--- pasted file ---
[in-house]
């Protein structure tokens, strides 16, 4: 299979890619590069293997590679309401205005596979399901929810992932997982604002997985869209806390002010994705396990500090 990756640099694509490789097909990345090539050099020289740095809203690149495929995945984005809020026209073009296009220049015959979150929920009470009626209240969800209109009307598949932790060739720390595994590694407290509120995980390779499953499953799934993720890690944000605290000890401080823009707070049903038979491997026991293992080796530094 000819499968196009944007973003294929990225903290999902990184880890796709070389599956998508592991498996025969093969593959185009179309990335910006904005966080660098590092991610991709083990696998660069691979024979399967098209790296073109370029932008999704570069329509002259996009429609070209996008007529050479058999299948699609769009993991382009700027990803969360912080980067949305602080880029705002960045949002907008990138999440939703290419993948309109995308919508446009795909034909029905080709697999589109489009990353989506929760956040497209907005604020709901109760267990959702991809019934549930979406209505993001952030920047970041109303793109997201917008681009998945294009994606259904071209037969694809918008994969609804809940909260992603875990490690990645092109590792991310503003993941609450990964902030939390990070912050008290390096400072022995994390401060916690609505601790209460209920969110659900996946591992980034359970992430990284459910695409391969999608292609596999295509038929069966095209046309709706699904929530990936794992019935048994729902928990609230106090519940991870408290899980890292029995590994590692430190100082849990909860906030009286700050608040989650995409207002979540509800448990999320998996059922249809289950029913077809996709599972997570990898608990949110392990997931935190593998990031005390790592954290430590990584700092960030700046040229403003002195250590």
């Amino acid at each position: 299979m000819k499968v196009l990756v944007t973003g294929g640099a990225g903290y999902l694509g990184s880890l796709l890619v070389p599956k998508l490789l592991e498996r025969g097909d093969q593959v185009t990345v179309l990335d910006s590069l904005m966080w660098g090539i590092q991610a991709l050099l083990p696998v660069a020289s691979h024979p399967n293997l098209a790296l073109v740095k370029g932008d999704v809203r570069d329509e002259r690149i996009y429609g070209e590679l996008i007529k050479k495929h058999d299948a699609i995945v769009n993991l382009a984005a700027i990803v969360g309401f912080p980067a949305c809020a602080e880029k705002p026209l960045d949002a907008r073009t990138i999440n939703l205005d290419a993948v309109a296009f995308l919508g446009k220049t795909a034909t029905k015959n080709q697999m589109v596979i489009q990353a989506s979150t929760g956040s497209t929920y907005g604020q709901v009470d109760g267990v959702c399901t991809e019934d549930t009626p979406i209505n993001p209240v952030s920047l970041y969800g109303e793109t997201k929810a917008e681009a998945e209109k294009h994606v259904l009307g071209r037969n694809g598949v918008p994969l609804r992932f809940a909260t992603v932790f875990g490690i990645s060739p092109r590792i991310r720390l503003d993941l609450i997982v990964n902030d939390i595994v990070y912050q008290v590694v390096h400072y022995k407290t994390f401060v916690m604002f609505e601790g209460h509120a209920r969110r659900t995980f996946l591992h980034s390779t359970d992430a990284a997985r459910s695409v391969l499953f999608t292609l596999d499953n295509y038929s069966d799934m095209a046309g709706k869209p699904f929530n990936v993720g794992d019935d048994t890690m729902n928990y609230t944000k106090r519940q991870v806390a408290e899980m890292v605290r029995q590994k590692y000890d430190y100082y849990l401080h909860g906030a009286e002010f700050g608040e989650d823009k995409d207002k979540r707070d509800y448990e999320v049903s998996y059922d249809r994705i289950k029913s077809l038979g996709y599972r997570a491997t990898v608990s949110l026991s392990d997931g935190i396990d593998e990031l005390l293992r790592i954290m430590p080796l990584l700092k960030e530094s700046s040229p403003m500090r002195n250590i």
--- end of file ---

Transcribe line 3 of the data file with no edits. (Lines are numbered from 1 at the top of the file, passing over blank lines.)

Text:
């Amino acid at each position: 299979m000819k499968v196009l990756v944007t973003g294929g640099a990225g903290y999902l694509g990184s880890l796709l890619v070389p599956k998508l490789l592991e498996r025969g097909d093969q593959v185009t990345v179309l990335d910006s590069l904005m966080w660098g090539i590092q991610a991709l050099l083990p696998v660069a020289s691979h024979p399967n293997l098209a790296l073109v740095k370029g932008d999704v809203r570069d329509e002259r690149i996009y429609g070209e590679l996008i007529k050479k495929h058999d299948a699609i995945v769009n993991l382009a984005a700027i990803v969360g309401f912080p980067a949305c809020a602080e880029k705002p026209l960045d949002a907008r073009t990138i999440n939703l205005d290419a993948v309109a296009f995308l919508g446009k220049t795909a034909t029905k015959n080709q697999m589109v596979i489009q990353a989506s979150t929760g956040s497209t929920y907005g604020q709901v009470d109760g267990v959702c399901t991809e019934d549930t009626p979406i209505n993001p209240v952030s920047l970041y969800g109303e793109t997201k929810a917008e681009a998945e209109k294009h994606v259904l009307g071209r037969n694809g598949v918008p994969l609804r992932f809940a909260t992603v932790f875990g490690i990645s060739p092109r590792i991310r720390l503003d993941l609450i997982v990964n902030d939390i595994v990070y912050q008290v590694v390096h400072y022995k407290t994390f401060v916690m604002f609505e601790g209460h509120a209920r969110r659900t995980f996946l591992h980034s390779t359970d992430a990284a997985r459910s695409v391969l499953f999608t292609l596999d499953n295509y038929s069966d799934m095209a046309g709706k869209p699904f929530n990936v993720g794992d019935d048994t890690m729902n928990y609230t944000k106090r519940q991870v806390a408290e899980m890292v605290r029995q590994k590692y000890d430190y100082y849990l401080h909860g906030a009286e002010f700050g608040e989650d823009k995409d207002k979540r707070d509800y448990e999320v049903s998996y059922d249809r994705i289950k029913s077809l038979g996709y599972r997570a491997t990898v608990s949110l026991s392990d997931g935190i396990d593998e990031l005390l293992r790592i954290m430590p080796l990584l700092k960030e530094s700046s040229p403003m500090r002195n250590i």